What’s In A Name? Clean Meat Vs. Cultured Meat
When it comes to meat that is grown via cell cultures, there are many names for it. Early on, people called it “in vitro” meat or “lab” meat. And recently, it’s been referred to as “cultured” meat or “clean” meat. It may seem like a trivial detail, but the naming of this type of meat has huge implications for its acceptance by consumers. This is because whether consumers accept cell-derived meat may hinge largely on what it’s called. And so the naming process needs to be a crucial part of animal advocacy. The lives of many animals hang in the balance when we consider that promoting the product as “clean meat” may make consumers more likely to eat it than “cultured meat,” for example. So then, such products become more viable and get closer to hitting the market. Advocates such as Animal Charity Evaluators (ACE) are investigating the most optimal name for cell culture-derived meat.
Last year, ACE conducted a randomized trial “in order to compare reported consumer acceptance levels of the ‘clean’ and ‘cultured’ names of cell cultured animal products.” This is not the first study of its kind, and ACE acknowledges this in their review of relevant literature. For their study, ACE used Amazon’s Mechanical Turk (a crowdsourcing Internet marketplace) to recruit about 1,000 participants. They randomly assigned them into two groups. One group received a news story about “cultured” meat; the other group received the same story, but this story used the name “clean” meat.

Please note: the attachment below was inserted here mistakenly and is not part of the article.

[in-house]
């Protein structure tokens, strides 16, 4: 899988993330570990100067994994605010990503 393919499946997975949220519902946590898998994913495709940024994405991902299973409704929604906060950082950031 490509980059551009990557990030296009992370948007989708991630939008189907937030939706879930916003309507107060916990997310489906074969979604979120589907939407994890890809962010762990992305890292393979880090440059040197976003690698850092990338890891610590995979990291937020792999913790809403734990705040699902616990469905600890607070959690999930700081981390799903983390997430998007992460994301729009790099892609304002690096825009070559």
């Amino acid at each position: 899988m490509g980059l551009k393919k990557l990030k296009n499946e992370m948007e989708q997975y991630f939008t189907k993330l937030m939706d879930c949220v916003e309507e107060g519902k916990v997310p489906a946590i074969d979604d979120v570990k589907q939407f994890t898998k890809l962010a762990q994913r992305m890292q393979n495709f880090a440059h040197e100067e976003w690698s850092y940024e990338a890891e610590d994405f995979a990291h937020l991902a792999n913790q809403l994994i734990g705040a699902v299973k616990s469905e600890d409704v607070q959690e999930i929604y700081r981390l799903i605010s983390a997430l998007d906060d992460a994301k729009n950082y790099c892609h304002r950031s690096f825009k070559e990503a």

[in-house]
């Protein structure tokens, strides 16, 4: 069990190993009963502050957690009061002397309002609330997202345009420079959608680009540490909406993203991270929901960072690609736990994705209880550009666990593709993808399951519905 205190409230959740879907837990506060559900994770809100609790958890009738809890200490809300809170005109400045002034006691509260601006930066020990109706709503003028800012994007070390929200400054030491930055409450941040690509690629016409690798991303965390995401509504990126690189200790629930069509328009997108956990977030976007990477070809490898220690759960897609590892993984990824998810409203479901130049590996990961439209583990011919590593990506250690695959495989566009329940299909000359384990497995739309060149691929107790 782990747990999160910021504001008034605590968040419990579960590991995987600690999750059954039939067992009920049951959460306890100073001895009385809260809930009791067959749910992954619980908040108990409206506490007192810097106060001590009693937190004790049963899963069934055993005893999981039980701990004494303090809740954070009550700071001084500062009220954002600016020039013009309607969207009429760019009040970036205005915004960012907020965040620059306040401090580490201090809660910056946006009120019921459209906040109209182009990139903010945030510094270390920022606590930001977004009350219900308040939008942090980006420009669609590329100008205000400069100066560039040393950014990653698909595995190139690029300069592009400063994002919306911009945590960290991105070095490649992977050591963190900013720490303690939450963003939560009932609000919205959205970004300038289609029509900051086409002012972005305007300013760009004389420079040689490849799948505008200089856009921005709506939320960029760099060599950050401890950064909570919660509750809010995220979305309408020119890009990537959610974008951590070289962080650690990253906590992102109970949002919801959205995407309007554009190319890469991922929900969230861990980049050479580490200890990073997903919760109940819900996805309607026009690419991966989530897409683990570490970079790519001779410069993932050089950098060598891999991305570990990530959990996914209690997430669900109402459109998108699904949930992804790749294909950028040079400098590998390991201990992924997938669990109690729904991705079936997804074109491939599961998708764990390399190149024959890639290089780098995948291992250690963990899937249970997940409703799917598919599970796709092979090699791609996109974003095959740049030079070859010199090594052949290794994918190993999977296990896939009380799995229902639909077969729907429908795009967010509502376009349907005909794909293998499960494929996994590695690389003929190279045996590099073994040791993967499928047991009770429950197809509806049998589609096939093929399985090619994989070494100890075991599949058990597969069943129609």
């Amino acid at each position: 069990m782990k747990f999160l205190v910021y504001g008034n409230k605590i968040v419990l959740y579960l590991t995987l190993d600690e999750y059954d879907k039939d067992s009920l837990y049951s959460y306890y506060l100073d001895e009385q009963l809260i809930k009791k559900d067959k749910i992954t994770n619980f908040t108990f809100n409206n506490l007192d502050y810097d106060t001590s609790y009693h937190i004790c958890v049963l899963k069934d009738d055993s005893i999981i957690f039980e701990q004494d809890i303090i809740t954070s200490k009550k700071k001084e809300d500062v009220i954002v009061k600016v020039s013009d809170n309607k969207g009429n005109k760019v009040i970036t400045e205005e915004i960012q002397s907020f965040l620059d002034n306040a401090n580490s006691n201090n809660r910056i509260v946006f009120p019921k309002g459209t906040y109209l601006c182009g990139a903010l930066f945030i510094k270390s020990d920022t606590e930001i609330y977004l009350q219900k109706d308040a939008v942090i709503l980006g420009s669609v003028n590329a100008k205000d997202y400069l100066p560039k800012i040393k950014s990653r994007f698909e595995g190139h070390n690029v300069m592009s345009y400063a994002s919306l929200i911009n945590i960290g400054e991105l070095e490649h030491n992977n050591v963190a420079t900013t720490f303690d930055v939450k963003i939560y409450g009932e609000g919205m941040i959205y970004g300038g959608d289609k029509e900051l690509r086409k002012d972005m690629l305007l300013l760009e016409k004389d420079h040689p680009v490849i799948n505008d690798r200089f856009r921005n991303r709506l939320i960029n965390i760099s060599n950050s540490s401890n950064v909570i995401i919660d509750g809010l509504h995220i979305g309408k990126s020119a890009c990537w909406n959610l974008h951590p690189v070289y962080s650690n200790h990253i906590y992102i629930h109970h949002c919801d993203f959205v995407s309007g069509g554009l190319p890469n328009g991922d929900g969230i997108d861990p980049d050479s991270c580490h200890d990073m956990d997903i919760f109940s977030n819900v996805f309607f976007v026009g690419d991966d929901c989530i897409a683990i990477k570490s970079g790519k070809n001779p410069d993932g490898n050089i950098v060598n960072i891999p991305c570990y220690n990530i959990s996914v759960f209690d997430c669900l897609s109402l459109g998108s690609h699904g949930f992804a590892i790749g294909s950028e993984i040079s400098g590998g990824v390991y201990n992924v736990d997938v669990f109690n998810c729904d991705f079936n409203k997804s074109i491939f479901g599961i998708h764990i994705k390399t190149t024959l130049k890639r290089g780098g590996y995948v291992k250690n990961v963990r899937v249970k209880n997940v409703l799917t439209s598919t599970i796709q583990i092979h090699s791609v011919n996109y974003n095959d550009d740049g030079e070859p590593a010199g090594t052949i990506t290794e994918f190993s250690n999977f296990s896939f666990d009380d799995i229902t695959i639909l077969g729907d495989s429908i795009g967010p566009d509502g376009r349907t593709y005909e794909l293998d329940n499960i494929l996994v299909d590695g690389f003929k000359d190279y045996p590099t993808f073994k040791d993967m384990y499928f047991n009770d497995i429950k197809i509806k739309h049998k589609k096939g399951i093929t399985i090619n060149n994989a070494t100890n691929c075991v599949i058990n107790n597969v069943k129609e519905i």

Next, the researchers presented each group with several “purchasing scenarios,” and they recorded the participants’ answers. The researchers also asked the participants to look at critical news stories concerning cell-derived meat—as this is likely to be part of how cell-derived meat will hit the media in the future. They found that the “clean” name led to “significantly greater consumer acceptance of cell cultured meat” as there was an 11% increase in purchasing choices for cell-derived animal products. Another recent study also comparing the “clean” and “cultured” names showed a similar result—an 8% increase in purchasing choices for cell-derived animal products. The researchers think that this at least moderately suggests that “clean” is showing promise as the preferable name for cell-derived animal products.
The authors note that there are some significant limitations within the study that should be cause for pause before anyone takes these results as the final word. But the results do provide some initial details for animal advocates with their eyes on this issue. Even though they aren’t yet giving a final word on the topic, the work ACE is doing here should cause advocates to take notice.